The cuisine of Cambodia is closely related to neighbouring countries of Thailand and Laos. In fact, many say that Khmer cooking is like Thai food without the spiciness. Cambodian cuisine is also regarded as one of the healthiest in the world with special attention paid to the freshness and simplicity of the food.
Water, rice and freshwater fish are major influences and most dishes are cooked in a wok that is known locally as a chliliang khteak. The best way to get acquainted with traditional foods is to walk around market stalls sampling the goods available.
Some popular dishes include:
Prahok: Cambodia is well known for Prahok, which is a strong, fermented fish paste that is used in a variety of dishes.
Samlor Kako: considered a national dish, samlor kako is a rich vegetable soup that uses prahok or fermented fish as a main ingredient.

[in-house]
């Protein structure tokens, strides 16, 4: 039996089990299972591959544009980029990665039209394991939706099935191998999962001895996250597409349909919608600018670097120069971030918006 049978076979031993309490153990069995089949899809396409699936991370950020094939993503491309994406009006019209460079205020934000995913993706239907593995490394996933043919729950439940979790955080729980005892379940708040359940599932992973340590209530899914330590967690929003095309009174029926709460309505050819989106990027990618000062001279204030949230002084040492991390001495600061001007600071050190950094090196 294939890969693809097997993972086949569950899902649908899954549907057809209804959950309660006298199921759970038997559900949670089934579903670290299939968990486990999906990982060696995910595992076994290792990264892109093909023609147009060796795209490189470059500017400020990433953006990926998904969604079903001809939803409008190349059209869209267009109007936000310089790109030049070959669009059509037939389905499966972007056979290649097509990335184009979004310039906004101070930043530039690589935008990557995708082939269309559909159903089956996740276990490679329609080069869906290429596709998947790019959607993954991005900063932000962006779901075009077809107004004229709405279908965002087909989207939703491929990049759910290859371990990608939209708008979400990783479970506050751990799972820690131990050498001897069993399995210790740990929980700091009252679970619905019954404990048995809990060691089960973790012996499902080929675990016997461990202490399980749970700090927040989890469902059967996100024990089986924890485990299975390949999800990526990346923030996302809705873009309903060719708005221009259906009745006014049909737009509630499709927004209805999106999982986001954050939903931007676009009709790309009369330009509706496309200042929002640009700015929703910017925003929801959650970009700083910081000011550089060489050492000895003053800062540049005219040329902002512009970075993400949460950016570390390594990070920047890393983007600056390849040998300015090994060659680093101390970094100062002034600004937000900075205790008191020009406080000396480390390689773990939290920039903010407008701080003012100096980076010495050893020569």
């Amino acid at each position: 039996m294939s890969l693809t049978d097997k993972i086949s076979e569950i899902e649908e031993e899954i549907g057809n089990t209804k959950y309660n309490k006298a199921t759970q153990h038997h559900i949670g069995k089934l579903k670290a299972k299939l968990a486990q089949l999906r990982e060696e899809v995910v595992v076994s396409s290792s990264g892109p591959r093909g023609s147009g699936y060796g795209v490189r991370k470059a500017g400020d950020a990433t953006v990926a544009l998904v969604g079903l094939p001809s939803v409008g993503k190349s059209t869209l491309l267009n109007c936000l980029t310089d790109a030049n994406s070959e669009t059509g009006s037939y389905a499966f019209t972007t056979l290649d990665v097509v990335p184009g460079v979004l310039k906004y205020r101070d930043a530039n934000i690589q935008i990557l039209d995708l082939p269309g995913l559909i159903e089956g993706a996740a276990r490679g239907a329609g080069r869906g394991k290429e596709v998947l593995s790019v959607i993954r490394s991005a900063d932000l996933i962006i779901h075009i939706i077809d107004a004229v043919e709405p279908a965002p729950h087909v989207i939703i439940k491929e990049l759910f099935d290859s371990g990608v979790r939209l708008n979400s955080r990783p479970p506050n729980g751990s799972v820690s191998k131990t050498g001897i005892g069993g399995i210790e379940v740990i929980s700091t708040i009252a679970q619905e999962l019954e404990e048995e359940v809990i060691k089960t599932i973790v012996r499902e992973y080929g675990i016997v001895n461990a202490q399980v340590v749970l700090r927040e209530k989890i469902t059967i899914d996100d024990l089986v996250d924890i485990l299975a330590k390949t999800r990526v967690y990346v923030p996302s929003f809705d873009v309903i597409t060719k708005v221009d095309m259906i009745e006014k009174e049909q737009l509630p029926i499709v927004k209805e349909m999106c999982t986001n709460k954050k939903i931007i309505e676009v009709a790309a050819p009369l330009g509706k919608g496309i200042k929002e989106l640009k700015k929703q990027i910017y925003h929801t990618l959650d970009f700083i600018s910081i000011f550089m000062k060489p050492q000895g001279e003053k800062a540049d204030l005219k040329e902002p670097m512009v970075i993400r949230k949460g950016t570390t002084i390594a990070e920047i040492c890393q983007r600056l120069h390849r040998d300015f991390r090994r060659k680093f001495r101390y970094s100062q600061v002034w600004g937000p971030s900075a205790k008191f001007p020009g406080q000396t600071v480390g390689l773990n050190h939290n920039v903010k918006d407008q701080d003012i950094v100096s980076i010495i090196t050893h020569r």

Khmer Sour Soup: a soup composed of tamarind, tomato, and pineapple which gives the soup a tangy taste.
Amok Trey: this dish is made up of a freshwater fish fillet (usually snakehead fish or Mekong catfish) that is covered with pounded shallots, lemongrass, garlic, kaffir lime, peanuts, coconut milk and egg. It is then wrapped in banana leaves and steamed until it reaches a mousse-like texture. This dish is known for being fragrant and zesty.
Babor: porridge with white rice, that can be eaten plain or with chicken or pork broth and is served with fresh bean sprouts, caramelised garlic oil, green onions, an omelette, fried breadsticks or dried fish.